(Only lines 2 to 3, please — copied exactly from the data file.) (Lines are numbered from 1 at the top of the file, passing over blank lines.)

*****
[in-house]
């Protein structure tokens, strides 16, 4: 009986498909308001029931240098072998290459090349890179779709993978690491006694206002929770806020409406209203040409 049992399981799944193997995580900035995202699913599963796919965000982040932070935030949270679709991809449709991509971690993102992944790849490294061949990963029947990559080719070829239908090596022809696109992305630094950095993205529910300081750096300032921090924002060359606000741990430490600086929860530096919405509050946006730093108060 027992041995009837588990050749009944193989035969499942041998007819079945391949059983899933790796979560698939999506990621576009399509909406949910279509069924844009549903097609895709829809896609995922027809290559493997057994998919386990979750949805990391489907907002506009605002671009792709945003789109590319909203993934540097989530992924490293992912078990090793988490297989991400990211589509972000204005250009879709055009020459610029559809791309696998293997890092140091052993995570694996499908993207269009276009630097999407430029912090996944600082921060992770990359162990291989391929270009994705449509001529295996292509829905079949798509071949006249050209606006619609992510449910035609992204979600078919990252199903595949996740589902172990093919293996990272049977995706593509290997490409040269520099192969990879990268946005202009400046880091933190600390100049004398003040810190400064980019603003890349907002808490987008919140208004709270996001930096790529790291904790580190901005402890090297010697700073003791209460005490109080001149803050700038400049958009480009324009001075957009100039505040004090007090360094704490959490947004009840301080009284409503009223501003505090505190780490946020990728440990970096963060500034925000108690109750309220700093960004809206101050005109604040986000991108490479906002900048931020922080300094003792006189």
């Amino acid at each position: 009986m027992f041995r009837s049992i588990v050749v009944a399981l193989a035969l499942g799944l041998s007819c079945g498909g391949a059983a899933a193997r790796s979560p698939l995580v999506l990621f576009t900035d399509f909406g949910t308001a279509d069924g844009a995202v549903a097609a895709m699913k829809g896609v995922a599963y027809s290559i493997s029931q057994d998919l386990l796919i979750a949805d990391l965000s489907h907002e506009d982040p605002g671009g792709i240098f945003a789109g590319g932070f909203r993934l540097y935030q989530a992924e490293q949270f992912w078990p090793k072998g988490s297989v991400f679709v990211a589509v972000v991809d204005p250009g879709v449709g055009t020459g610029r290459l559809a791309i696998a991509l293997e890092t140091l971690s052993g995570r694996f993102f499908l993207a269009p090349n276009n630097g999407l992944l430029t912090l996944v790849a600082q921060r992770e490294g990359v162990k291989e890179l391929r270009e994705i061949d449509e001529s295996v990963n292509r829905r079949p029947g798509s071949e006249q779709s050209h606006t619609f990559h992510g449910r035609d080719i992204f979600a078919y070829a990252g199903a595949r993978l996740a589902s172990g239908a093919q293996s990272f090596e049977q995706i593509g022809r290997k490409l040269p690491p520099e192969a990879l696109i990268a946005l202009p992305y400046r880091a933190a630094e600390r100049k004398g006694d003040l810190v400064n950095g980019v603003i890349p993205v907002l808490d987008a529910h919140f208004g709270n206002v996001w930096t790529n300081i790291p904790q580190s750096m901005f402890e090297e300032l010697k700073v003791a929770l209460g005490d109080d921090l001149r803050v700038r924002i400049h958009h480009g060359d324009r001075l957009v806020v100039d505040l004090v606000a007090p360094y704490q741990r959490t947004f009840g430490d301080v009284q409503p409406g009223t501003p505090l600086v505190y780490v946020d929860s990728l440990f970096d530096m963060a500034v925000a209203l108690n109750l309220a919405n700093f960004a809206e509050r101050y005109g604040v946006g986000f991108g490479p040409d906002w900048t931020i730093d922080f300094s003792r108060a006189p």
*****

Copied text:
């Protein structure tokens, strides 16, 4: 009986498909308001029931240098072998290459090349890179779709993978690491006694206002929770806020409406209203040409 049992399981799944193997995580900035995202699913599963796919965000982040932070935030949270679709991809449709991509971690993102992944790849490294061949990963029947990559080719070829239908090596022809696109992305630094950095993205529910300081750096300032921090924002060359606000741990430490600086929860530096919405509050946006730093108060 027992041995009837588990050749009944193989035969499942041998007819079945391949059983899933790796979560698939999506990621576009399509909406949910279509069924844009549903097609895709829809896609995922027809290559493997057994998919386990979750949805990391489907907002506009605002671009792709945003789109590319909203993934540097989530992924490293992912078990090793988490297989991400990211589509972000204005250009879709055009020459610029559809791309696998293997890092140091052993995570694996499908993207269009276009630097999407430029912090996944600082921060992770990359162990291989391929270009994705449509001529295996292509829905079949798509071949006249050209606006619609992510449910035609992204979600078919990252199903595949996740589902172990093919293996990272049977995706593509290997490409040269520099192969990879990268946005202009400046880091933190600390100049004398003040810190400064980019603003890349907002808490987008919140208004709270996001930096790529790291904790580190901005402890090297010697700073003791209460005490109080001149803050700038400049958009480009324009001075957009100039505040004090007090360094704490959490947004009840301080009284409503009223501003505090505190780490946020990728440990970096963060500034925000108690109750309220700093960004809206101050005109604040986000991108490479906002900048931020922080300094003792006189």
């Amino acid at each position: 009986m027992f041995r009837s049992i588990v050749v009944a399981l193989a035969l499942g799944l041998s007819c079945g498909g391949a059983a899933a193997r790796s979560p698939l995580v999506l990621f576009t900035d399509f909406g949910t308001a279509d069924g844009a995202v549903a097609a895709m699913k829809g896609v995922a599963y027809s290559i493997s029931q057994d998919l386990l796919i979750a949805d990391l965000s489907h907002e506009d982040p605002g671009g792709i240098f945003a789109g590319g932070f909203r993934l540097y935030q989530a992924e490293q949270f992912w078990p090793k072998g988490s297989v991400f679709v990211a589509v972000v991809d204005p250009g879709v449709g055009t020459g610029r290459l559809a791309i696998a991509l293997e890092t140091l971690s052993g995570r694996f993102f499908l993207a269009p090349n276009n630097g999407l992944l430029t912090l996944v790849a600082q921060r992770e490294g990359v162990k291989e890179l391929r270009e994705i061949d449509e001529s295996v990963n292509r829905r079949p029947g798509s071949e006249q779709s050209h606006t619609f990559h992510g449910r035609d080719i992204f979600a078919y070829a990252g199903a595949r993978l996740a589902s172990g239908a093919q293996s990272f090596e049977q995706i593509g022809r290997k490409l040269p690491p520099e192969a990879l696109i990268a946005l202009p992305y400046r880091a933190a630094e600390r100049k004398g006694d003040l810190v400064n950095g980019v603003i890349p993205v907002l808490d987008a529910h919140f208004g709270n206002v996001w930096t790529n300081i790291p904790q580190s750096m901005f402890e090297e300032l010697k700073v003791a929770l209460g005490d109080d921090l001149r803050v700038r924002i400049h958009h480009g060359d324009r001075l957009v806020v100039d505040l004090v606000a007090p360094y704490q741990r959490t947004f009840g430490d301080v009284q409503p409406g009223t501003p505090l600086v505190y780490v946020d929860s990728l440990f970096d530096m963060a500034v925000a209203l108690n109750l309220a919405n700093f960004a809206e509050r101050y005109g604040v946006g986000f991108g490479p040409d906002w900048t931020i730093d922080f300094s003792r108060a006189p």